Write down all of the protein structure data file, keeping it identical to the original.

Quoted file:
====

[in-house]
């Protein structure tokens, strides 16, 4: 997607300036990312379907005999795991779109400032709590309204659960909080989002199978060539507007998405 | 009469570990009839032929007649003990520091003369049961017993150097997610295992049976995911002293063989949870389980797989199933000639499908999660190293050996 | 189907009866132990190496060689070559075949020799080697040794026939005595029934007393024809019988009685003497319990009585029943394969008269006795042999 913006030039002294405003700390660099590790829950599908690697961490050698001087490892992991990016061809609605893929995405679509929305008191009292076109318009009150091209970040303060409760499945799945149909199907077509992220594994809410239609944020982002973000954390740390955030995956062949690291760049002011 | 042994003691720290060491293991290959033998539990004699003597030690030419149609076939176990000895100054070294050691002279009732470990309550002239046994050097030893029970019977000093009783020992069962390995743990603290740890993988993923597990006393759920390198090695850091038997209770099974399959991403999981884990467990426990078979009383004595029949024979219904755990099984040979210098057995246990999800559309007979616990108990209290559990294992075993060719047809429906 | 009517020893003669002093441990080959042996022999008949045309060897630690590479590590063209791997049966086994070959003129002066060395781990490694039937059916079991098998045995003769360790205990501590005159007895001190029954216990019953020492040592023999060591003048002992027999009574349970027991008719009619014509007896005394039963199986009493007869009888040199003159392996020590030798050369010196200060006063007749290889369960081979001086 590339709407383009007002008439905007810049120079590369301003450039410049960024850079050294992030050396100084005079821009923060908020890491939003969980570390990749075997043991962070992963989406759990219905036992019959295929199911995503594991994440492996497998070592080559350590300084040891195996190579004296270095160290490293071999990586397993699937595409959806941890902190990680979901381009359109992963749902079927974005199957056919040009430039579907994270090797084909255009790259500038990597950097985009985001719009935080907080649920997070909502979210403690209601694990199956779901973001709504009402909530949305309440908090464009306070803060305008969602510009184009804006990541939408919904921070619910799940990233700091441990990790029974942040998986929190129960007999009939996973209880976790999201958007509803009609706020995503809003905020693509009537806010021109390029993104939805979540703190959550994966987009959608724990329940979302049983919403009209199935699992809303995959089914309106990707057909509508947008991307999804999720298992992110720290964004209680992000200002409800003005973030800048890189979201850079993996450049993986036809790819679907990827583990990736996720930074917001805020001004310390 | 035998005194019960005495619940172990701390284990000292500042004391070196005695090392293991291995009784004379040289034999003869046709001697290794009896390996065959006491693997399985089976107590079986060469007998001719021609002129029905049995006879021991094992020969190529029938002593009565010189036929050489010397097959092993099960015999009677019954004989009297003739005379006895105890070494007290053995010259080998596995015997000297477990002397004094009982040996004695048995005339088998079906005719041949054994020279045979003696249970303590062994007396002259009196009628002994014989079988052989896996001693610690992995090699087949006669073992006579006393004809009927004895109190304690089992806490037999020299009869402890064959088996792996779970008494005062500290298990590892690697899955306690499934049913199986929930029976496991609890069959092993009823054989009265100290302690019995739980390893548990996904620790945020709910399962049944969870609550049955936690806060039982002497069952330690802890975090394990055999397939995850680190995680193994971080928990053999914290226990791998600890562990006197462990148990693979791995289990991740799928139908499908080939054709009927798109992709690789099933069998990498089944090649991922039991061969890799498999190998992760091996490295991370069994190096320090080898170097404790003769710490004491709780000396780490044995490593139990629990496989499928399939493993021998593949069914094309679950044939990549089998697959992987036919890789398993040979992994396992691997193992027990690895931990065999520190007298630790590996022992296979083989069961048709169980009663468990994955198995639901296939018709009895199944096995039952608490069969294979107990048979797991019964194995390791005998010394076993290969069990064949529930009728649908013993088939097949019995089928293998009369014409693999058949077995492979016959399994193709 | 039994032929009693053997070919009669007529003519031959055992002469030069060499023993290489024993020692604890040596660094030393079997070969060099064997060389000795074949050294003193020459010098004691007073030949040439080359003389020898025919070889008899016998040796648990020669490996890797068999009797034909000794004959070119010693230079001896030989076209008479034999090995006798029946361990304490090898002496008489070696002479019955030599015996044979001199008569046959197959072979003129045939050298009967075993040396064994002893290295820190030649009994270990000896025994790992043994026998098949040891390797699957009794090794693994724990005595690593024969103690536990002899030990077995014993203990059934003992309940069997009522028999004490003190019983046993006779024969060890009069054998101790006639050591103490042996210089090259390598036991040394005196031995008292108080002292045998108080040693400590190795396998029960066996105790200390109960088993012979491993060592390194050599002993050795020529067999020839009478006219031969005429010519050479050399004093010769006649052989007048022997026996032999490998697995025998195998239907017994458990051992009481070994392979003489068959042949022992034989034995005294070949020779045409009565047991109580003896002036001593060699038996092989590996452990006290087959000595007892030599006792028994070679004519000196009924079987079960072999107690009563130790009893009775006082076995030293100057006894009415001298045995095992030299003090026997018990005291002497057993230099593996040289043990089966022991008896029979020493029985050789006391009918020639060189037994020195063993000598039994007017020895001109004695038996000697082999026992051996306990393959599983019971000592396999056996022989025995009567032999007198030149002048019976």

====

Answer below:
[in-house]
């Protein structure tokens, strides 16, 4: 997607300036990312379907005999795991779109400032709590309204659960909080989002199978060539507007998405 | 009469570990009839032929007649003990520091003369049961017993150097997610295992049976995911002293063989949870389980797989199933000639499908999660190293050996 | 189907009866132990190496060689070559075949020799080697040794026939005595029934007393024809019988009685003497319990009585029943394969008269006795042999 913006030039002294405003700390660099590790829950599908690697961490050698001087490892992991990016061809609605893929995405679509929305008191009292076109318009009150091209970040303060409760499945799945149909199907077509992220594994809410239609944020982002973000954390740390955030995956062949690291760049002011 | 042994003691720290060491293991290959033998539990004699003597030690030419149609076939176990000895100054070294050691002279009732470990309550002239046994050097030893029970019977000093009783020992069962390995743990603290740890993988993923597990006393759920390198090695850091038997209770099974399959991403999981884990467990426990078979009383004595029949024979219904755990099984040979210098057995246990999800559309007979616990108990209290559990294992075993060719047809429906 | 009517020893003669002093441990080959042996022999008949045309060897630690590479590590063209791997049966086994070959003129002066060395781990490694039937059916079991098998045995003769360790205990501590005159007895001190029954216990019953020492040592023999060591003048002992027999009574349970027991008719009619014509007896005394039963199986009493007869009888040199003159392996020590030798050369010196200060006063007749290889369960081979001086 590339709407383009007002008439905007810049120079590369301003450039410049960024850079050294992030050396100084005079821009923060908020890491939003969980570390990749075997043991962070992963989406759990219905036992019959295929199911995503594991994440492996497998070592080559350590300084040891195996190579004296270095160290490293071999990586397993699937595409959806941890902190990680979901381009359109992963749902079927974005199957056919040009430039579907994270090797084909255009790259500038990597950097985009985001719009935080907080649920997070909502979210403690209601694990199956779901973001709504009402909530949305309440908090464009306070803060305008969602510009184009804006990541939408919904921070619910799940990233700091441990990790029974942040998986929190129960007999009939996973209880976790999201958007509803009609706020995503809003905020693509009537806010021109390029993104939805979540703190959550994966987009959608724990329940979302049983919403009209199935699992809303995959089914309106990707057909509508947008991307999804999720298992992110720290964004209680992000200002409800003005973030800048890189979201850079993996450049993986036809790819679907990827583990990736996720930074917001805020001004310390 | 035998005194019960005495619940172990701390284990000292500042004391070196005695090392293991291995009784004379040289034999003869046709001697290794009896390996065959006491693997399985089976107590079986060469007998001719021609002129029905049995006879021991094992020969190529029938002593009565010189036929050489010397097959092993099960015999009677019954004989009297003739005379006895105890070494007290053995010259080998596995015997000297477990002397004094009982040996004695048995005339088998079906005719041949054994020279045979003696249970303590062994007396002259009196009628002994014989079988052989896996001693610690992995090699087949006669073992006579006393004809009927004895109190304690089992806490037999020299009869402890064959088996792996779970008494005062500290298990590892690697899955306690499934049913199986929930029976496991609890069959092993009823054989009265100290302690019995739980390893548990996904620790945020709910399962049944969870609550049955936690806060039982002497069952330690802890975090394990055999397939995850680190995680193994971080928990053999914290226990791998600890562990006197462990148990693979791995289990991740799928139908499908080939054709009927798109992709690789099933069998990498089944090649991922039991061969890799498999190998992760091996490295991370069994190096320090080898170097404790003769710490004491709780000396780490044995490593139990629990496989499928399939493993021998593949069914094309679950044939990549089998697959992987036919890789398993040979992994396992691997193992027990690895931990065999520190007298630790590996022992296979083989069961048709169980009663468990994955198995639901296939018709009895199944096995039952608490069969294979107990048979797991019964194995390791005998010394076993290969069990064949529930009728649908013993088939097949019995089928293998009369014409693999058949077995492979016959399994193709 | 039994032929009693053997070919009669007529003519031959055992002469030069060499023993290489024993020692604890040596660094030393079997070969060099064997060389000795074949050294003193020459010098004691007073030949040439080359003389020898025919070889008899016998040796648990020669490996890797068999009797034909000794004959070119010693230079001896030989076209008479034999090995006798029946361990304490090898002496008489070696002479019955030599015996044979001199008569046959197959072979003129045939050298009967075993040396064994002893290295820190030649009994270990000896025994790992043994026998098949040891390797699957009794090794693994724990005595690593024969103690536990002899030990077995014993203990059934003992309940069997009522028999004490003190019983046993006779024969060890009069054998101790006639050591103490042996210089090259390598036991040394005196031995008292108080002292045998108080040693400590190795396998029960066996105790200390109960088993012979491993060592390194050599002993050795020529067999020839009478006219031969005429010519050479050399004093010769006649052989007048022997026996032999490998697995025998195998239907017994458990051992009481070994392979003489068959042949022992034989034995005294070949020779045409009565047991109580003896002036001593060699038996092989590996452990006290087959000595007892030599006792028994070679004519000196009924079987079960072999107690009563130790009893009775006082076995030293100057006894009415001298045995095992030299003090026997018990005291002497057993230099593996040289043990089966022991008896029979020493029985050789006391009918020639060189037994020195063993000598039994007017020895001109004695038996000697082999026992051996306990393959599983019971000592396999056996022989025995009567032999007198030149002048019976």